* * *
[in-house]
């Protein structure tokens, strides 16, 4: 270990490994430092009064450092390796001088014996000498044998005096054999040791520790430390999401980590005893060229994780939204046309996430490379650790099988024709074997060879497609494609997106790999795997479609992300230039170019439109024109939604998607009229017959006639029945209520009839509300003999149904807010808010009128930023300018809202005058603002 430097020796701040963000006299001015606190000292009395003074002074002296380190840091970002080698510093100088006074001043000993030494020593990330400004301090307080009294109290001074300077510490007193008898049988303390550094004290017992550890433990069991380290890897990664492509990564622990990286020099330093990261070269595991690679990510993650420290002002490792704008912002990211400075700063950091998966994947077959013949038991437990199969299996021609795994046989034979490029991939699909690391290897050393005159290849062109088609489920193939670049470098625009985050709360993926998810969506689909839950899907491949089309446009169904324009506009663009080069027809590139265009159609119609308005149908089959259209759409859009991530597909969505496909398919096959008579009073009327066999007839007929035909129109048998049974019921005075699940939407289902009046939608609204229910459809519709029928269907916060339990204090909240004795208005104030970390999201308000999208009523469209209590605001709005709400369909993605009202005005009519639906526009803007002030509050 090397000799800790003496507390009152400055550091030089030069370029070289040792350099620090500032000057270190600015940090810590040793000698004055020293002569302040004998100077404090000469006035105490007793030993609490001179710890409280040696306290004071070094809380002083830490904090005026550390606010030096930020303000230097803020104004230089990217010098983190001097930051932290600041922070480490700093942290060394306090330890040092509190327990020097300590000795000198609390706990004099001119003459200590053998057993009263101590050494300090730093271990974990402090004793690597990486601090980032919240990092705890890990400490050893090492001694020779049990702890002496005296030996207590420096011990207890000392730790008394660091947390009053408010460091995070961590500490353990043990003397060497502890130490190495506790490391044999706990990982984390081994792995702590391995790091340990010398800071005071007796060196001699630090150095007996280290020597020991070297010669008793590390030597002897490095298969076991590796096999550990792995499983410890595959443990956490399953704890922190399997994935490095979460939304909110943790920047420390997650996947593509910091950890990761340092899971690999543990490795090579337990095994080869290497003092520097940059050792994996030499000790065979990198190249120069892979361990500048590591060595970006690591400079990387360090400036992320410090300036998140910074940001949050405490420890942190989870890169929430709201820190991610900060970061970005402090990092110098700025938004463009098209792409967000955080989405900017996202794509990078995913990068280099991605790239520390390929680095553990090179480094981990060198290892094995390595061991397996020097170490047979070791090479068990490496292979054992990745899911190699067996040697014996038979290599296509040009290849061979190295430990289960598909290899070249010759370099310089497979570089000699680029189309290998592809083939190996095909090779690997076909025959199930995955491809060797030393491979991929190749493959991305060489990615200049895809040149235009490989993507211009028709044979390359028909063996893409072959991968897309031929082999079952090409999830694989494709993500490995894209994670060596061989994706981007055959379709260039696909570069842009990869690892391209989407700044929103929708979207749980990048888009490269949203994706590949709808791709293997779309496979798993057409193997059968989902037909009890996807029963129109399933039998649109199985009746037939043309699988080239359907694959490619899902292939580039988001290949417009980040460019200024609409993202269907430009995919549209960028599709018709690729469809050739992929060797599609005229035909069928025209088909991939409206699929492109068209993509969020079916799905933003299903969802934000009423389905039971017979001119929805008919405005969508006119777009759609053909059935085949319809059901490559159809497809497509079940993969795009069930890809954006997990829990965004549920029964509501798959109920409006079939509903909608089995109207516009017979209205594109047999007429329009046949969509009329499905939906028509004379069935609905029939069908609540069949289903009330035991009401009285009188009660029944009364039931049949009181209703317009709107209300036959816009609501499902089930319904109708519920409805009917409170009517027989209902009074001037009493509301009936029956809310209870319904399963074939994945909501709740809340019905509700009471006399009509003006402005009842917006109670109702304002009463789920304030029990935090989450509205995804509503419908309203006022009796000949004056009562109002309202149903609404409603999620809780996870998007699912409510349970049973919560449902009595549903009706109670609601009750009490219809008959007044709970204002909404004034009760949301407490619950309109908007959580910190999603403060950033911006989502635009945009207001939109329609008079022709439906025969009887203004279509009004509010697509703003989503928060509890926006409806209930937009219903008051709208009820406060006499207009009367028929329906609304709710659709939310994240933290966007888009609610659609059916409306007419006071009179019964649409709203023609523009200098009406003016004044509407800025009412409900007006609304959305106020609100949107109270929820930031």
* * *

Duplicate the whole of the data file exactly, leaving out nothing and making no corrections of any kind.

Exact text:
[in-house]
């Protein structure tokens, strides 16, 4: 270990490994430092009064450092390796001088014996000498044998005096054999040791520790430390999401980590005893060229994780939204046309996430490379650790099988024709074997060879497609494609997106790999795997479609992300230039170019439109024109939604998607009229017959006639029945209520009839509300003999149904807010808010009128930023300018809202005058603002 430097020796701040963000006299001015606190000292009395003074002074002296380190840091970002080698510093100088006074001043000993030494020593990330400004301090307080009294109290001074300077510490007193008898049988303390550094004290017992550890433990069991380290890897990664492509990564622990990286020099330093990261070269595991690679990510993650420290002002490792704008912002990211400075700063950091998966994947077959013949038991437990199969299996021609795994046989034979490029991939699909690391290897050393005159290849062109088609489920193939670049470098625009985050709360993926998810969506689909839950899907491949089309446009169904324009506009663009080069027809590139265009159609119609308005149908089959259209759409859009991530597909969505496909398919096959008579009073009327066999007839007929035909129109048998049974019921005075699940939407289902009046939608609204229910459809519709029928269907916060339990204090909240004795208005104030970390999201308000999208009523469209209590605001709005709400369909993605009202005005009519639906526009803007002030509050 090397000799800790003496507390009152400055550091030089030069370029070289040792350099620090500032000057270190600015940090810590040793000698004055020293002569302040004998100077404090000469006035105490007793030993609490001179710890409280040696306290004071070094809380002083830490904090005026550390606010030096930020303000230097803020104004230089990217010098983190001097930051932290600041922070480490700093942290060394306090330890040092509190327990020097300590000795000198609390706990004099001119003459200590053998057993009263101590050494300090730093271990974990402090004793690597990486601090980032919240990092705890890990400490050893090492001694020779049990702890002496005296030996207590420096011990207890000392730790008394660091947390009053408010460091995070961590500490353990043990003397060497502890130490190495506790490391044999706990990982984390081994792995702590391995790091340990010398800071005071007796060196001699630090150095007996280290020597020991070297010669008793590390030597002897490095298969076991590796096999550990792995499983410890595959443990956490399953704890922190399997994935490095979460939304909110943790920047420390997650996947593509910091950890990761340092899971690999543990490795090579337990095994080869290497003092520097940059050792994996030499000790065979990198190249120069892979361990500048590591060595970006690591400079990387360090400036992320410090300036998140910074940001949050405490420890942190989870890169929430709201820190991610900060970061970005402090990092110098700025938004463009098209792409967000955080989405900017996202794509990078995913990068280099991605790239520390390929680095553990090179480094981990060198290892094995390595061991397996020097170490047979070791090479068990490496292979054992990745899911190699067996040697014996038979290599296509040009290849061979190295430990289960598909290899070249010759370099310089497979570089000699680029189309290998592809083939190996095909090779690997076909025959199930995955491809060797030393491979991929190749493959991305060489990615200049895809040149235009490989993507211009028709044979390359028909063996893409072959991968897309031929082999079952090409999830694989494709993500490995894209994670060596061989994706981007055959379709260039696909570069842009990869690892391209989407700044929103929708979207749980990048888009490269949203994706590949709808791709293997779309496979798993057409193997059968989902037909009890996807029963129109399933039998649109199985009746037939043309699988080239359907694959490619899902292939580039988001290949417009980040460019200024609409993202269907430009995919549209960028599709018709690729469809050739992929060797599609005229035909069928025209088909991939409206699929492109068209993509969020079916799905933003299903969802934000009423389905039971017979001119929805008919405005969508006119777009759609053909059935085949319809059901490559159809497809497509079940993969795009069930890809954006997990829990965004549920029964509501798959109920409006079939509903909608089995109207516009017979209205594109047999007429329009046949969509009329499905939906028509004379069935609905029939069908609540069949289903009330035991009401009285009188009660029944009364039931049949009181209703317009709107209300036959816009609501499902089930319904109708519920409805009917409170009517027989209902009074001037009493509301009936029956809310209870319904399963074939994945909501709740809340019905509700009471006399009509003006402005009842917006109670109702304002009463789920304030029990935090989450509205995804509503419908309203006022009796000949004056009562109002309202149903609404409603999620809780996870998007699912409510349970049973919560449902009595549903009706109670609601009750009490219809008959007044709970204002909404004034009760949301407490619950309109908007959580910190999603403060950033911006989502635009945009207001939109329609008079022709439906025969009887203004279509009004509010697509703003989503928060509890926006409806209930937009219903008051709208009820406060006499207009009367028929329906609304709710659709939310994240933290966007888009609610659609059916409306007419006071009179019964649409709203023609523009200098009406003016004044509407800025009412409900007006609304959305106020609100949107109270929820930031």